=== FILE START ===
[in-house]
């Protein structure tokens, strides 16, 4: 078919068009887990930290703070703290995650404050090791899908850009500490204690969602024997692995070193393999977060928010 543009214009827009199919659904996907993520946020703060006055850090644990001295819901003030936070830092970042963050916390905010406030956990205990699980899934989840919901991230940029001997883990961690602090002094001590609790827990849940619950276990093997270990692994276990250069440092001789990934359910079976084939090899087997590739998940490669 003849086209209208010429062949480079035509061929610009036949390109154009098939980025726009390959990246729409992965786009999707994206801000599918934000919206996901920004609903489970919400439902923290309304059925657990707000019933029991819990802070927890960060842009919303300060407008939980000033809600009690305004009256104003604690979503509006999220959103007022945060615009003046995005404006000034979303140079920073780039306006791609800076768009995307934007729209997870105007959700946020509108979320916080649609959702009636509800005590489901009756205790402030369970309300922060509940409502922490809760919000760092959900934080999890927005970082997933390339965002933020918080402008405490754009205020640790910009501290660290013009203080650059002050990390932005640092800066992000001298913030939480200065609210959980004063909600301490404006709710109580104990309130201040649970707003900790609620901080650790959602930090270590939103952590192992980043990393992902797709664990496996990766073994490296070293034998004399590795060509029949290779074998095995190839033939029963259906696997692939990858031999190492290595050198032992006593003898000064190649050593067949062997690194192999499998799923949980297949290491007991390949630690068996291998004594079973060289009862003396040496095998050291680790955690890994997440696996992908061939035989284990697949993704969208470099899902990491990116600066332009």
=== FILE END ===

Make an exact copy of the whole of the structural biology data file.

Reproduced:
[in-house]
């Protein structure tokens, strides 16, 4: 078919068009887990930290703070703290995650404050090791899908850009500490204690969602024997692995070193393999977060928010 543009214009827009199919659904996907993520946020703060006055850090644990001295819901003030936070830092970042963050916390905010406030956990205990699980899934989840919901991230940029001997883990961690602090002094001590609790827990849940619950276990093997270990692994276990250069440092001789990934359910079976084939090899087997590739998940490669 003849086209209208010429062949480079035509061929610009036949390109154009098939980025726009390959990246729409992965786009999707994206801000599918934000919206996901920004609903489970919400439902923290309304059925657990707000019933029991819990802070927890960060842009919303300060407008939980000033809600009690305004009256104003604690979503509006999220959103007022945060615009003046995005404006000034979303140079920073780039306006791609800076768009995307934007729209997870105007959700946020509108979320916080649609959702009636509800005590489901009756205790402030369970309300922060509940409502922490809760919000760092959900934080999890927005970082997933390339965002933020918080402008405490754009205020640790910009501290660290013009203080650059002050990390932005640092800066992000001298913030939480200065609210959980004063909600301490404006709710109580104990309130201040649970707003900790609620901080650790959602930090270590939103952590192992980043990393992902797709664990496996990766073994490296070293034998004399590795060509029949290779074998095995190839033939029963259906696997692939990858031999190492290595050198032992006593003898000064190649050593067949062997690194192999499998799923949980297949290491007991390949630690068996291998004594079973060289009862003396040496095998050291680790955690890994997440696996992908061939035989284990697949993704969208470099899902990491990116600066332009």